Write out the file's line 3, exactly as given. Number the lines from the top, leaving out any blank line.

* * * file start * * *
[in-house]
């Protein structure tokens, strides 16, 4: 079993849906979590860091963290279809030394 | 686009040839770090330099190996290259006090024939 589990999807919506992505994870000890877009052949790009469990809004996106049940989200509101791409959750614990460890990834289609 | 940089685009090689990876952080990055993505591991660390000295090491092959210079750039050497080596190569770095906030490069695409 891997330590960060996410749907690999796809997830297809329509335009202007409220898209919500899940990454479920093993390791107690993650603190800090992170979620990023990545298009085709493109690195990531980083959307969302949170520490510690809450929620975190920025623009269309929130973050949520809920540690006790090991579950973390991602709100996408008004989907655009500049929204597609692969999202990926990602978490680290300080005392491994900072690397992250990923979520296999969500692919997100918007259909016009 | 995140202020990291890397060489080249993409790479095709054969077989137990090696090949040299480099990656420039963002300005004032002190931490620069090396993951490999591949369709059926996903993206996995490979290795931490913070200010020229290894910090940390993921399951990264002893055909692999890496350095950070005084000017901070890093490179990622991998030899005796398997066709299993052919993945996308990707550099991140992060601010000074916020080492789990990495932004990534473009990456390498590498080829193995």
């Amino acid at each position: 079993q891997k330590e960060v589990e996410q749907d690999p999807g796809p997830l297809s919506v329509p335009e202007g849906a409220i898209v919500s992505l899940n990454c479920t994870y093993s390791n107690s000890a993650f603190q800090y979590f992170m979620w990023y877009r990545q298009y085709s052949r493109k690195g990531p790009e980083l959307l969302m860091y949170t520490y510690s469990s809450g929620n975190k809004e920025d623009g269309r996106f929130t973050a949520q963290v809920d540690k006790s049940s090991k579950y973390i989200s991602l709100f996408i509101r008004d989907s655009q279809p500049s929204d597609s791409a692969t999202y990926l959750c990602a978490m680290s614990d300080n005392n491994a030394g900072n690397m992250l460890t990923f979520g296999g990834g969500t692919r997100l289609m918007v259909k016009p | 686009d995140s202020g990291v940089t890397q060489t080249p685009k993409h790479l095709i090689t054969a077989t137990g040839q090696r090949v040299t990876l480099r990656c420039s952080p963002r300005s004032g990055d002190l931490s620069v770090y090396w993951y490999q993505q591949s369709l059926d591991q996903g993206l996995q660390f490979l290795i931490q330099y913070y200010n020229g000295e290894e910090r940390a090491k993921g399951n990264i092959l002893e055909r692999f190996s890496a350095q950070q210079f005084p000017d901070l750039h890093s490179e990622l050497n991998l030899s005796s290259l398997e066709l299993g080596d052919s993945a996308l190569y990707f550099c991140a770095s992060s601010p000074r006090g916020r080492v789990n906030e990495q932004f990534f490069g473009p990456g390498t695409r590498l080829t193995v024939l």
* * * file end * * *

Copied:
């Amino acid at each position: 079993q891997k330590e960060v589990e996410q749907d690999p999807g796809p997830l297809s919506v329509p335009e202007g849906a409220i898209v919500s992505l899940n990454c479920t994870y093993s390791n107690s000890a993650f603190q800090y979590f992170m979620w990023y877009r990545q298009y085709s052949r493109k690195g990531p790009e980083l959307l969302m860091y949170t520490y510690s469990s809450g929620n975190k809004e920025d623009g269309r996106f929130t973050a949520q963290v809920d540690k006790s049940s090991k579950y973390i989200s991602l709100f996408i509101r008004d989907s655009q279809p500049s929204d597609s791409a692969t999202y990926l959750c990602a978490m680290s614990d300080n005392n491994a030394g900072n690397m992250l460890t990923f979520g296999g990834g969500t692919r997100l289609m918007v259909k016009p | 686009d995140s202020g990291v940089t890397q060489t080249p685009k993409h790479l095709i090689t054969a077989t137990g040839q090696r090949v040299t990876l480099r990656c420039s952080p963002r300005s004032g990055d002190l931490s620069v770090y090396w993951y490999q993505q591949s369709l059926d591991q996903g993206l996995q660390f490979l290795i931490q330099y913070y200010n020229g000295e290894e910090r940390a090491k993921g399951n990264i092959l002893e055909r692999f190996s890496a350095q950070q210079f005084p000017d901070l750039h890093s490179e990622l050497n991998l030899s005796s290259l398997e066709l299993g080596d052919s993945a996308l190569y990707f550099c991140a770095s992060s601010p000074r006090g916020r080492v789990n906030e990495q932004f990534f490069g473009p990456g390498t695409r590498l080829t193995v024939l």